Microsoft hatef*cked their audience with scripted hilarity and dated motion control games. Sony pimped a new 3D TV technology that costs thousands and can only be watched by a few people at a time. Nintendo was the show’s net positive with a bunch of new, awesome games and the 3DS’s grand appearance.
Some commentators looked at this year’s presentation and predicted the fall of the game industry. Others sighed and walked away. Some of us were unable to post because we were caught somewhere inbetween the NBA Finals riots and my third vodka and red bull, which was weak, and I took notice of that.
I’m here to tell you that things aren’t quite as grim as some would have you believe. This time around, I want to talk about Kinect. Hit the jump for some ill-informed musings.
“Nightmares exist outside of logic, and there’s little fun to be had in explanations; they’re antithetical to the poetry of fear.”
- Stephen King
And so begins the story of Alan Wake. When you begin the game, that line is spoken by the main character, writer and horror novelist Alan Wake, and it sets the tone perfectly for the adventure that you are about to embark upon. Alan Wake is a game where you’ll spend time searching for answers, questioning what is real, and answering questions that the main character never wanted to have asked. The beauty of the title is that the premise is simple and enthralling all at once—a horror novelist’s story has come to life, and he is in the middle of it. Even stranger, he doesn’t recall writing it.
We must say, we’ve been excited about Alan Wake since we first heard about it some five years ago. The narrated gameplay makes it feel like you are playing through a novel, or maybe more closely, a series of Twilight Zone episodes. This is a welcome difference from the all-to-common feeling that developers often try to make it feel like you are “playing” a movie. The game has been in development forever, and saw a couple of delays, which normally signals trouble (just look at Too Human.) However, we are here to tell you that Alan Wake didn’t suffer for it. This is one book that you won’t want to put down until the very last word.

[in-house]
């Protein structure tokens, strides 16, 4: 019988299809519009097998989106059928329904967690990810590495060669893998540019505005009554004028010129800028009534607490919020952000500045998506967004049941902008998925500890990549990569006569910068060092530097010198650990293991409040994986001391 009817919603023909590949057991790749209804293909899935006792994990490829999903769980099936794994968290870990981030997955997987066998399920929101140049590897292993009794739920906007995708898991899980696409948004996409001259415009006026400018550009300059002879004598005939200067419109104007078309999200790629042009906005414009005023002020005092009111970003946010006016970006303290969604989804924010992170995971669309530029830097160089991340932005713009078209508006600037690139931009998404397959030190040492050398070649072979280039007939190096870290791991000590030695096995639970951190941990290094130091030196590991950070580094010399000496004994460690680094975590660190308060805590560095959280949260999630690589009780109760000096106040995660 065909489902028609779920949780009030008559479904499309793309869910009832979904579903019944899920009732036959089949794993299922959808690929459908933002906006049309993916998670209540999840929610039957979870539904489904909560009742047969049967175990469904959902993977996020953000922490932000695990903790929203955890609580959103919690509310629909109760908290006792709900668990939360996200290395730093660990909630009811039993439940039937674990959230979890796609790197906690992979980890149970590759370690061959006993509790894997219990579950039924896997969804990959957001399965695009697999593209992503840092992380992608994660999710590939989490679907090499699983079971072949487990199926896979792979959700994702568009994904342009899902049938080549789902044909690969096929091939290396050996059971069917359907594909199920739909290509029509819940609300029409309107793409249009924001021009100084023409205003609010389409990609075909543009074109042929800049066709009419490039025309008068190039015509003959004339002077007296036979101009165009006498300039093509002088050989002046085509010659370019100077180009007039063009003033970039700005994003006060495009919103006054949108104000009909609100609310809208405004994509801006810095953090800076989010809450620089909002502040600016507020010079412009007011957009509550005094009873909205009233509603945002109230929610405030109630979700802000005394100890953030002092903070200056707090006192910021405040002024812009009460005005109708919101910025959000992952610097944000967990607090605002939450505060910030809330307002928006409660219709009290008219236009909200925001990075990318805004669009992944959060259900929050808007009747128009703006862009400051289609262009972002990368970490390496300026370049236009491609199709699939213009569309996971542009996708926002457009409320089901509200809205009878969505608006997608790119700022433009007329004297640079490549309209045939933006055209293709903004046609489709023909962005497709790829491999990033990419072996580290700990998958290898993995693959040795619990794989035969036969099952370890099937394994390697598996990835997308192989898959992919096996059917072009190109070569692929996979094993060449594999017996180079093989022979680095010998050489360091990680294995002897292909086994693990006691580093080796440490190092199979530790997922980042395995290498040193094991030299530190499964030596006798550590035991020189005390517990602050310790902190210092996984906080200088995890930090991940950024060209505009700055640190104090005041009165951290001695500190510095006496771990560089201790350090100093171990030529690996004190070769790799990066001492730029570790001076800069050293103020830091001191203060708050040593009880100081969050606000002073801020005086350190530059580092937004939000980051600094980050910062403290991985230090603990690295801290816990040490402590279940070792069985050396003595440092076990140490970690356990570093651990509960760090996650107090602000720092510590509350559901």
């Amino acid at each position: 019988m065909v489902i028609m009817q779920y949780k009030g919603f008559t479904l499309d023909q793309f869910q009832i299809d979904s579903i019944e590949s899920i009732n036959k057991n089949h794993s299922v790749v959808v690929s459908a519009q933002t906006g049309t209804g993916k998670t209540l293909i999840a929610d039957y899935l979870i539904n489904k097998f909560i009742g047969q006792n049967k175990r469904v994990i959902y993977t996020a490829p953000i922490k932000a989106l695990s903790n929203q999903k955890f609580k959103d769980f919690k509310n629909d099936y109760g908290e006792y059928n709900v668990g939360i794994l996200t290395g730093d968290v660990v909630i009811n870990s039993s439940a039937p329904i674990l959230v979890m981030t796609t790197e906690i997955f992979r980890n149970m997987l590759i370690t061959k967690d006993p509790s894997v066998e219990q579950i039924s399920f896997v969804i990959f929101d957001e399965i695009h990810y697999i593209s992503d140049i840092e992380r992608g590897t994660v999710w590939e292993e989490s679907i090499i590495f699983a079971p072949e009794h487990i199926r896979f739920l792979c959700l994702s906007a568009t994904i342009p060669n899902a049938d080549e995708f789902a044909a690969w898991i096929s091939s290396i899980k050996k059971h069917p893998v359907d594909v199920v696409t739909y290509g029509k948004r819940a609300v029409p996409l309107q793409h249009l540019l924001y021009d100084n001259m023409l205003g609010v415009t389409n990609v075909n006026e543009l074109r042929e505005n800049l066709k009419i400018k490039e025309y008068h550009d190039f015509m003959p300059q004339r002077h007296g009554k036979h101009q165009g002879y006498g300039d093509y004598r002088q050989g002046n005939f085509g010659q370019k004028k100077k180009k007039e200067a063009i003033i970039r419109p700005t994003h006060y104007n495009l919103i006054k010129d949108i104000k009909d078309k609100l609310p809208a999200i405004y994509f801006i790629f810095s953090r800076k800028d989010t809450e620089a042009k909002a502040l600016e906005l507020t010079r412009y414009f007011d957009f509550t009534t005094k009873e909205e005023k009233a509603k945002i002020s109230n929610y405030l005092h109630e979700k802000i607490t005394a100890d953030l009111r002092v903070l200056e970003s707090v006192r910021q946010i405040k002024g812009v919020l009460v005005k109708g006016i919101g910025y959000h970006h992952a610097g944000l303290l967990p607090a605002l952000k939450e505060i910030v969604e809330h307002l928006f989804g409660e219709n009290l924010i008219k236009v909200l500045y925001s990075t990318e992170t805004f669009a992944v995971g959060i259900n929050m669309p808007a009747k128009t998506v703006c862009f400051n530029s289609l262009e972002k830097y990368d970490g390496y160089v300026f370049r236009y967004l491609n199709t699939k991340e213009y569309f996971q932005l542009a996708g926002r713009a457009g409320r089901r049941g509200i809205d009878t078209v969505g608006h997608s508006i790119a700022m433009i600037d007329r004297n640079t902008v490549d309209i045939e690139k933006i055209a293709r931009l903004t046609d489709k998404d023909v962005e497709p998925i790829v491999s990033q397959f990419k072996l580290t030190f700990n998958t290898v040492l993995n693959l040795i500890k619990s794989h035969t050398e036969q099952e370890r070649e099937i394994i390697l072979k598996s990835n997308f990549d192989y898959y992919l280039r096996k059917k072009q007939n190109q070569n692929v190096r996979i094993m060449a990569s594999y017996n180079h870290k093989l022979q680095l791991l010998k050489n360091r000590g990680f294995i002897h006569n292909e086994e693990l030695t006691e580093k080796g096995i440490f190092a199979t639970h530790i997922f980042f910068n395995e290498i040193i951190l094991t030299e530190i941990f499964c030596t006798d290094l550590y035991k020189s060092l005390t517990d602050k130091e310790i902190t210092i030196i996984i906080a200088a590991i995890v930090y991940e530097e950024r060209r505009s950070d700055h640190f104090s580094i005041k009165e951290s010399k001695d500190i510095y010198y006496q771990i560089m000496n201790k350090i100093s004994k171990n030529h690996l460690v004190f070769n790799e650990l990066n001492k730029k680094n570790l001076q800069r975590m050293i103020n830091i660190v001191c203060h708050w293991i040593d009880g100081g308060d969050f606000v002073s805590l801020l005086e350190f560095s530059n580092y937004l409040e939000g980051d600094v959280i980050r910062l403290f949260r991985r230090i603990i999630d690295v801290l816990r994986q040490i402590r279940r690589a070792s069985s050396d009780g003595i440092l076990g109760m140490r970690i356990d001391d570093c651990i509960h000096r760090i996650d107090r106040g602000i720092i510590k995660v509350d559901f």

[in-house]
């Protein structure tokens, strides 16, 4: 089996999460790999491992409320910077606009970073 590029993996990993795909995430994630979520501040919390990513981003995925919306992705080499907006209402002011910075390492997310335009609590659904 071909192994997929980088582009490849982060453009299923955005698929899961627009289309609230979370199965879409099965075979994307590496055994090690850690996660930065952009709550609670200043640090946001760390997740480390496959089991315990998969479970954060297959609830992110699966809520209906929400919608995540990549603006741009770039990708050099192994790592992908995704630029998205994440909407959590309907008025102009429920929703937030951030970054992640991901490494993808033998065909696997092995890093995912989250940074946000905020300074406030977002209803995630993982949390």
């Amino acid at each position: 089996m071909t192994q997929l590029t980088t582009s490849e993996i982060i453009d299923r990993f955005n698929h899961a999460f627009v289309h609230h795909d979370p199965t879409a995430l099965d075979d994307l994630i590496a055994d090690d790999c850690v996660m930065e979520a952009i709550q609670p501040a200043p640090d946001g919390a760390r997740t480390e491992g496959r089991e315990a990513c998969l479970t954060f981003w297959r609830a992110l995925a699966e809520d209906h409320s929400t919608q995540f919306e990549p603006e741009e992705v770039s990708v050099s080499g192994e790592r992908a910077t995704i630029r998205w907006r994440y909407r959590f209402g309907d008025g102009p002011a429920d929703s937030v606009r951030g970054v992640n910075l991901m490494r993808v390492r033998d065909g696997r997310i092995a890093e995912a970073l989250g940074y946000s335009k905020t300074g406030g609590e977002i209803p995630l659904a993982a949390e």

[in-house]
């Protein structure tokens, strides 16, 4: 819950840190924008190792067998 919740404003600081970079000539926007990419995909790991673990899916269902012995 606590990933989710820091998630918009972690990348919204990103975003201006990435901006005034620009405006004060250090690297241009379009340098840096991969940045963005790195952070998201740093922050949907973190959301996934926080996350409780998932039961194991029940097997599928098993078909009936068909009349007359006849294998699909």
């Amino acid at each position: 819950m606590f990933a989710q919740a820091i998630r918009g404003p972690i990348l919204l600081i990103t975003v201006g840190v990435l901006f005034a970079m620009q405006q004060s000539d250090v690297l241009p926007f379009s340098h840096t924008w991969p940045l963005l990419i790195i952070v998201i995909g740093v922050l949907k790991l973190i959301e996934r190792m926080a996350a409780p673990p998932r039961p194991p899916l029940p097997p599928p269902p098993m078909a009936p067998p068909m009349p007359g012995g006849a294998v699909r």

Gallery: Alan Wake review
As I write this, I am squeezed into a coach seat on a 12 hour flight from an undisclosed location in the middle east to New York City. Once I get done with this, I have another 6-hour jaunt to Los Angeles, and the memory of my last 2-hour flight here fades with every drop of overpriced airline beer. In these trying times, a man needs to keep entertained. My DS is charged, but alas, I have completed Castlevania already.
There are three - no, four crying infants on board. The man to my left has clearly not showered since the Reagan administration. If I don’t survive, let me leave you with these thoughts of what could have been, if only I had taken this frightening possibility into deeper consideration.
Hit the jump for my last coherent thoughts before the chilling onset of complete madness.